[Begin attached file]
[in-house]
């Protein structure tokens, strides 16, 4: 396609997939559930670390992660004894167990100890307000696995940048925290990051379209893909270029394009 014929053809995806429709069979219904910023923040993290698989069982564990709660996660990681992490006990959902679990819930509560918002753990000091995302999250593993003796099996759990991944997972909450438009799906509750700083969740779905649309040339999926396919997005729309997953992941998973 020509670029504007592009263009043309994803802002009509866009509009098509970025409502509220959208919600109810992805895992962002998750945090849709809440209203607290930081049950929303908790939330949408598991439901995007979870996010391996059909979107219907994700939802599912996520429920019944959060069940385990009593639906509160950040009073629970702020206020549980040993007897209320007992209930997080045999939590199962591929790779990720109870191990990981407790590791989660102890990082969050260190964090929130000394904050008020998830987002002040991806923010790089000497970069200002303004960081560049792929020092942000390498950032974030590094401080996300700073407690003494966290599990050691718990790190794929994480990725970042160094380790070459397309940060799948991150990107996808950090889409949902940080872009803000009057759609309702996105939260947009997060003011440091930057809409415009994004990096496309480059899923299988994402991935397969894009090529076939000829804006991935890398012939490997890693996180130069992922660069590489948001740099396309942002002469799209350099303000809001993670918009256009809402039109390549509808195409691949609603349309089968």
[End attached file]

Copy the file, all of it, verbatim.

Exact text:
[in-house]
């Protein structure tokens, strides 16, 4: 396609997939559930670390992660004894167990100890307000696995940048925290990051379209893909270029394009 014929053809995806429709069979219904910023923040993290698989069982564990709660996660990681992490006990959902679990819930509560918002753990000091995302999250593993003796099996759990991944997972909450438009799906509750700083969740779905649309040339999926396919997005729309997953992941998973 020509670029504007592009263009043309994803802002009509866009509009098509970025409502509220959208919600109810992805895992962002998750945090849709809440209203607290930081049950929303908790939330949408598991439901995007979870996010391996059909979107219907994700939802599912996520429920019944959060069940385990009593639906509160950040009073629970702020206020549980040993007897209320007992209930997080045999939590199962591929790779990720109870191990990981407790590791989660102890990082969050260190964090929130000394904050008020998830987002002040991806923010790089000497970069200002303004960081560049792929020092942000390498950032974030590094401080996300700073407690003494966290599990050691718990790190794929994480990725970042160094380790070459397309940060799948991150990107996808950090889409949902940080872009803000009057759609309702996105939260947009997060003011440091930057809409415009994004990096496309480059899923299988994402991935397969894009090529076939000829804006991935890398012939490997890693996180130069992922660069590489948001740099396309942002002469799209350099303000809001993670918009256009809402039109390549509808195409691949609603349309089968």